Luigi Antonio Muratori
Librarian in Modena, one of the greatest scholars of his time, b. 21 Oct., 1672; d. 23 Jan., 1750. Though he came from a poor family of Vignola in the district of Modena, he received opportunities to devote himself to the higher studies. Having first been instructed by the Jesuits, he studied law, philosophy, and theology at the University of Modena, where he plainly showed his extraordinary talents, especially in literature and history. In 1694 he was ordained priest. In 1695 Count Charles Borromeo called him to the college of "Dottori" at the Ambrosian library in Milan, where he immediately started collecting unedited ancient writings of various kinds. His first publication was the "Anecdota latina ex Ambrosianæ Bibliothecæ codicibus" (2 vols., Milan, 1697-98), followed by two other volumes (Padua, 1713). Duke Rinaldo I (1700) appointed him archivist and librarian in Modena, which position he held until his death. In 1716 Muratori became, in addition, provost of St. Maria della Pomposa, and conducted this parish with great zeal until 1733. He continued publishing unedited writings, first among which was a volume, "Anecdota græca" (Padua, 1709). At the same time he cultivated literature, as is shown by his works, "Della perfetta poesia italiana" (Modena, 1706) and "Riflessioni sopra il buon gusto nelle scienze e nelle arti" (Venice, 1708). He even intended to establish something like a general society of Italian literature, and as early as 1703 published for this purpose, under the pseudonym "Lamindo Pritanio", a plan "Primi disegni della republica letteraria d'Italia". In 1708 a quarrel broke out between the Holy See (aided by the emperor) and the Dukes of Este, over the possession of Comachio, which involved the sovereignty of the district of Ferrara. Muratori supported the claims of his sovereign and of the house of Este against the pope by means of numerous historical researches, which he later on utilized in the preparation of a great historical work, "Antichità Estensi ed Italiane" (2 vols., Modena : 1st vol., 1717; 2nd vol., 1740). He continued studying the sources for a history of Italy, and as a fruit of his untiring researches there appeared the monumental work, "Rerum italicarum Scriptores ab anno æræ christianæ 500 ad annum 1500". It was published in twenty-eight folio volumes with the assistance of the "Società Palatina" of Milan (Milan, 1723-51). A new critical edition is now (since 1900) appearing in serial form under the direction of Giosue Carducci and Vittorio Fiorini in "Città di Castello". J. Calligaris, J. Filippi, and C. Merkel published "Indices chronologici" (Turin, 1885) for the same. At the same time Muratori edited a collection of seventy-five essays on different historical themes, entitled "Antiquitates italicæ medii ævi" (6 vols. fols., Milan, 1738-42), as an elucidation and supplement to his work on the sources. In the third volume of this collection there is found the Muratorian canon which is of the greatest importance for the history of the New Testament canon . In order to render these researches accessible to greater masses of his countrymen, he himself published a new edition in Italian, "Dissertazioni sopra le Antichità italiane" (3 vols., Milan, 1751). Other important publications of sources are his collections of ancient inscriptions ("Novus thesaurus veterum inscriptionum", 4 vols., Milan, 1739-42), the fourth volume containing also the ancient Christian inscriptions ; and the edition of the Roman Sacramentaries ("Liturgia romana vetus", 2 vols., Venice, 1748), of value to this day. He wrote a great chronological representation of Italian history ("Annali d'Italia", 12 vols., quarto, Milan, 1744-49), based upon the numerous sources which he published or which otherwise were known. After his death this work was re-edited and continued (Milan, 1753-56 in 17 vols., new edition in 18 vols., 1818-21).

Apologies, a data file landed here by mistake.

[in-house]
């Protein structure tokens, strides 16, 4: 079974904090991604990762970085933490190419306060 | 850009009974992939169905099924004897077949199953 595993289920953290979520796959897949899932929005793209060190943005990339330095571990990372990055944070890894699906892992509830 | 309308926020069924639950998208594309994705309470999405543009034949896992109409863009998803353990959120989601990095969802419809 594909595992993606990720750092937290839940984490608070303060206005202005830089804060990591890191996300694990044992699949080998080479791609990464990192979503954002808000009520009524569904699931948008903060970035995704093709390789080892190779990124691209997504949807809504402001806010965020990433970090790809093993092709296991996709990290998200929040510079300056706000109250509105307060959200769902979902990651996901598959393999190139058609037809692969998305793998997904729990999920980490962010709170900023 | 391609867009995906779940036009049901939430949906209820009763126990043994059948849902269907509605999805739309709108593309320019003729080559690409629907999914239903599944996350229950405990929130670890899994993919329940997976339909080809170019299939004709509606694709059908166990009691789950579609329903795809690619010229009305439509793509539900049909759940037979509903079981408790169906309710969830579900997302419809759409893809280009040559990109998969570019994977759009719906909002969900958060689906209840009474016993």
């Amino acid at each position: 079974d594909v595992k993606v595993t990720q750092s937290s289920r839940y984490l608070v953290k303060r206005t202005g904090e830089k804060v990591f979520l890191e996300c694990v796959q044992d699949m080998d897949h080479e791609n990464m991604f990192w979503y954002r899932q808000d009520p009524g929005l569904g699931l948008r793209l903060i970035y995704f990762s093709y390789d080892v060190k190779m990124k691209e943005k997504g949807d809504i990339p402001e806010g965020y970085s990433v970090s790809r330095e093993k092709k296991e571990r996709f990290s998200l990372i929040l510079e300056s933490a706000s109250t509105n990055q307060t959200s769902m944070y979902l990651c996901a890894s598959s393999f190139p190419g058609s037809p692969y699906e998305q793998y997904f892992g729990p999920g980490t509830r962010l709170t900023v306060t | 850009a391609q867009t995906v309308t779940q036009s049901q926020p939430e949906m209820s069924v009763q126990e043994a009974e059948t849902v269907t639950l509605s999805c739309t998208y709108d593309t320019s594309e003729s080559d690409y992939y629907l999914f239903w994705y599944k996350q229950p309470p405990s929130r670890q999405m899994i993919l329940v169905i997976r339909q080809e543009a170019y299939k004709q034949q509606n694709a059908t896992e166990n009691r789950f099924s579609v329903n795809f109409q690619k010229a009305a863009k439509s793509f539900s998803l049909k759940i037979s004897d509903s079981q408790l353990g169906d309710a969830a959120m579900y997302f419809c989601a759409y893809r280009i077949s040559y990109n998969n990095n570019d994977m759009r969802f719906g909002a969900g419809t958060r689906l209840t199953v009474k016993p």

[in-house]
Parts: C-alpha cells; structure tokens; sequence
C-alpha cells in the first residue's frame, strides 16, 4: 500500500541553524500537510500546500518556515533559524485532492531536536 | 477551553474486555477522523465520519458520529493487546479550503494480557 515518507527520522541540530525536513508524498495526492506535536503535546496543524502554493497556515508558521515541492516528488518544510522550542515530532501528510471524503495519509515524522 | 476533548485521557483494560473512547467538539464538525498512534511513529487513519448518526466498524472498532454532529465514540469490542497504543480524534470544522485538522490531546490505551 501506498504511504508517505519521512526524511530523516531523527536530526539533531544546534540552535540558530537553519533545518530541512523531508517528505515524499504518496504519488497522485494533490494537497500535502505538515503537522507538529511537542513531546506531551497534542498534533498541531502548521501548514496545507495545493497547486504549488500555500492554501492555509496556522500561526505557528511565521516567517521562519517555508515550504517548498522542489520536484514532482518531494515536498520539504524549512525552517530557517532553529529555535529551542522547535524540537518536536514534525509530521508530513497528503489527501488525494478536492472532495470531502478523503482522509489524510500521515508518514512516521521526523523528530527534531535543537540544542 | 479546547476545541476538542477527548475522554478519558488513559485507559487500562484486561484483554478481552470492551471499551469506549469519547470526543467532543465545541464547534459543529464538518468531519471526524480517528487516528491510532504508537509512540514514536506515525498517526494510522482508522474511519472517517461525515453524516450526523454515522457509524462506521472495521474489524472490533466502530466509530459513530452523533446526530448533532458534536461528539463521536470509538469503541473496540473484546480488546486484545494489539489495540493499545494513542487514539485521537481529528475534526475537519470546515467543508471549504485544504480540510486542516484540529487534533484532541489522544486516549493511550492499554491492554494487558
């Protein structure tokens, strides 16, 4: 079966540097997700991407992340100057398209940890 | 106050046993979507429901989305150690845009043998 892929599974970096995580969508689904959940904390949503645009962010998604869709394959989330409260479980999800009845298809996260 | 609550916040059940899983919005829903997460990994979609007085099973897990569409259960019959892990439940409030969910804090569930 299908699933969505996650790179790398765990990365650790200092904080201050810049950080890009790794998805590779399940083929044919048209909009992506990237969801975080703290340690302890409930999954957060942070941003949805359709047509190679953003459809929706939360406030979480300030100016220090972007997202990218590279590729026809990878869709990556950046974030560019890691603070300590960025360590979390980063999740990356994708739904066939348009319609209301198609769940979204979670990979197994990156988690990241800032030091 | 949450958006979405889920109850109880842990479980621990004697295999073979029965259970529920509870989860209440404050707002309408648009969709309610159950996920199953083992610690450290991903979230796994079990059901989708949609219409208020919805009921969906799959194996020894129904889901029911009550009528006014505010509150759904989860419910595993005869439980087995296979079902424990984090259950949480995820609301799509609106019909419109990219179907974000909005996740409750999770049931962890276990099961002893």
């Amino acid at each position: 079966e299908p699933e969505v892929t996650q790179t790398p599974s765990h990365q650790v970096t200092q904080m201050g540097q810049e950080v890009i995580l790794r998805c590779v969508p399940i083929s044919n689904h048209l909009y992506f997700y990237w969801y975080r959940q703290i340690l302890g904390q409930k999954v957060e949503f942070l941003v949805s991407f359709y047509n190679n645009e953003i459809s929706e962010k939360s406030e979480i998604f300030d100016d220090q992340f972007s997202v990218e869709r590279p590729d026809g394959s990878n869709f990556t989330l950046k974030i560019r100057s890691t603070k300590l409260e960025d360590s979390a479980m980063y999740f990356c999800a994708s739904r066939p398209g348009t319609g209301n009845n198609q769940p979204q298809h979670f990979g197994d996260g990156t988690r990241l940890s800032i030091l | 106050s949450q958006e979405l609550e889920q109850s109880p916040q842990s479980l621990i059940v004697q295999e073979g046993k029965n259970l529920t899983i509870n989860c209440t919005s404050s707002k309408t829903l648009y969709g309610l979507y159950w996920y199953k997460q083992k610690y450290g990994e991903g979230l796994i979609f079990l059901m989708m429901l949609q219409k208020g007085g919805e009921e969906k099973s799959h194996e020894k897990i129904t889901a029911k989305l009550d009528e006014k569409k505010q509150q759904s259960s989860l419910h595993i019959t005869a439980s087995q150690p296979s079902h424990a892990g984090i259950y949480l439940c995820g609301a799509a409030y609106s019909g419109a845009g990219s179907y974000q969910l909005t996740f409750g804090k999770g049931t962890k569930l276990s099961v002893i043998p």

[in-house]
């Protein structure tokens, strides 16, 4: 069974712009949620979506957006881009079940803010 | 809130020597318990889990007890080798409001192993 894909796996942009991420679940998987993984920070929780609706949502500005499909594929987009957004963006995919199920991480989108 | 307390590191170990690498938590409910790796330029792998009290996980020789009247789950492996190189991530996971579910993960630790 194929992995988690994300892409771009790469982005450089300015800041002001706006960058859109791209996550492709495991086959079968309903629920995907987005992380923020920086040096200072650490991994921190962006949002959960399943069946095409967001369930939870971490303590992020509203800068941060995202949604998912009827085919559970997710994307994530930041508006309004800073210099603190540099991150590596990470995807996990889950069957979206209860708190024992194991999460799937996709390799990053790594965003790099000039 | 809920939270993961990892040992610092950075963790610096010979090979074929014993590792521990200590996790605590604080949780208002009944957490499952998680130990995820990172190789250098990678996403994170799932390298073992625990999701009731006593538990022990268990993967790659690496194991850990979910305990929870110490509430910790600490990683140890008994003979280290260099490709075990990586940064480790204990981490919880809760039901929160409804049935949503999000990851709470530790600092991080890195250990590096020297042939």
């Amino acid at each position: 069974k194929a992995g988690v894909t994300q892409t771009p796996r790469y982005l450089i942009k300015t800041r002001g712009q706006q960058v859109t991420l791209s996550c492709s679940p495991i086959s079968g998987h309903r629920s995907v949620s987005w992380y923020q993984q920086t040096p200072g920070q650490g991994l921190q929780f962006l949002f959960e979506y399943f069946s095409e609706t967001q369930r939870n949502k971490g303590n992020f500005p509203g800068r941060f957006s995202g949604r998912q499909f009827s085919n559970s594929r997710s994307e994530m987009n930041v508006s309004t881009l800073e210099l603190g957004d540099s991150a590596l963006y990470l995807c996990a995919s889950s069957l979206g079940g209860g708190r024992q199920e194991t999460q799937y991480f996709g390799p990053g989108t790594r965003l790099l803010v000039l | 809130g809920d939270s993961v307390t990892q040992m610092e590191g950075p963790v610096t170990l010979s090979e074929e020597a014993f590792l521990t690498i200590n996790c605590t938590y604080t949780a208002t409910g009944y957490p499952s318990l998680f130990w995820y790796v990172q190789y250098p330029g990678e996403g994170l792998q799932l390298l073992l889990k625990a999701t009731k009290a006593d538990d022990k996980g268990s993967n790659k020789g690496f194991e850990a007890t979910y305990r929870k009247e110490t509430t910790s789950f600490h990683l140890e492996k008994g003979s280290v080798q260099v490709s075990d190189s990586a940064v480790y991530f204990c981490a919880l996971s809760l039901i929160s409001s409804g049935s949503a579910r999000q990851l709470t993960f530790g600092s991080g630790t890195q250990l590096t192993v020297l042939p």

The great mind of this learned man was not limited to the wide province of history; he was also interested in religious questions and he published a work, which attracted considerable attention, on the question as to how far freedom of thinking might go in religious matters, "De ingeniorum moderatione in religionis negotio" (Paris, 1714). Many of his views and opinions were openly challenged; for instance those concerning the Immaculate Conception of the Blessed Virgin and the manner of worshipping the saints. Another work, which touches upon religious questions, "Della regolata divozione de' Cristiani" (Venice, 1723), also called out attacks. He defended himself in his work, "De superstitione vitanda" (Milan, 1742). In the quarrel about Hermesianism, his book, "De ingeniorum moderatione", was translated into German by Biunde and Braun (Coblenz, 1837) in the interest of the followers of the Hermesian doctrines. Charity is discussed by Muratori in his "Della carità cristiana" (Modena, 1723). He still continued his literary studies, as is shown by his works on Petrarch ("Vita e rime di F. Petrarca", Modena, 1711) and Castelvetro ("Vita ed opere di L. Castelvetro", Milan, 1727). On philosophy he wrote, "Filosofia morale esposta" (Venice, 1735), "Delle forze dell' intendimento umano" (Venice, 1735), and "Delle forze della fantasia" (Venice, 1745). Law and politics are treated in "Governo della Peste politico, medico ed ecclesiastico" (Modena, 1714; frequently reprinted), "Defetti della Giurisprudenza" (1741), "Della pubblica felicità" (1749). Muratori really proved himself to be a universal genius of rare calibre, at home in all fields of human knowledge. He showed extraordinary qualities as priest and man ; he was zealous in the ministry, charitable to the poor, and diligent in visiting the abandoned and imprisoned. He corresponded with a large circle of acquaintances. A collection of his letters by Selmi appeared in Venice (2 vols., 1789); another by Ceruti in Modena (1885). A complete edition is being published by M. Campori ("Epistolario di L. A. Muratori", Modena, 1901 sq.). In spite of many attacks which he had to suffer for his religious views, and notwithstanding many of his opinions regarding ecclesiastical politics were not approved of in Rome, he was highly esteemed in the most exalted ecclesiastical circles, as is shown in the letter which Benedict XIV, on 15 Sept., 1748, wrote to him with the intention of easing his troubled mind. Cardinal Ganganelli, later on Clement XIV, also sent him a letter in 1748, in which he assured him of his highest esteem and respect.